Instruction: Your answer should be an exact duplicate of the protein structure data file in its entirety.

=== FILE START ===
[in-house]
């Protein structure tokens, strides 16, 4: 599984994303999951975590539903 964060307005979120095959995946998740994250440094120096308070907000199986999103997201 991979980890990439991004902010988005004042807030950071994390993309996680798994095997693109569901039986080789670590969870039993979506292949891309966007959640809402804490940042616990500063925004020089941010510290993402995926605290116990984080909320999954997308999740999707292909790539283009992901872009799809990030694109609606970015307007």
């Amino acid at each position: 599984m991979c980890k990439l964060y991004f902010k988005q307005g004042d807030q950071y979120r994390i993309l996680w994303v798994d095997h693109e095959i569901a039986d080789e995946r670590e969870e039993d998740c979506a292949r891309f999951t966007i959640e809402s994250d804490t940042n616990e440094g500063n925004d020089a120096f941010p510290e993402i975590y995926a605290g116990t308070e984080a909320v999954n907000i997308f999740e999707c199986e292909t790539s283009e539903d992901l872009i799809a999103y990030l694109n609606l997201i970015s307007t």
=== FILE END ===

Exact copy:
[in-house]
């Protein structure tokens, strides 16, 4: 599984994303999951975590539903 964060307005979120095959995946998740994250440094120096308070907000199986999103997201 991979980890990439991004902010988005004042807030950071994390993309996680798994095997693109569901039986080789670590969870039993979506292949891309966007959640809402804490940042616990500063925004020089941010510290993402995926605290116990984080909320999954997308999740999707292909790539283009992901872009799809990030694109609606970015307007």
């Amino acid at each position: 599984m991979c980890k990439l964060y991004f902010k988005q307005g004042d807030q950071y979120r994390i993309l996680w994303v798994d095997h693109e095959i569901a039986d080789e995946r670590e969870e039993d998740c979506a292949r891309f999951t966007i959640e809402s994250d804490t940042n616990e440094g500063n925004d020089a120096f941010p510290e993402i975590y995926a605290g116990t308070e984080a909320v999954n907000i997308f999740e999707c199986e292909t790539s283009e539903d992901l872009i799809a999103y990030l694109n609606l997201i970015s307007t």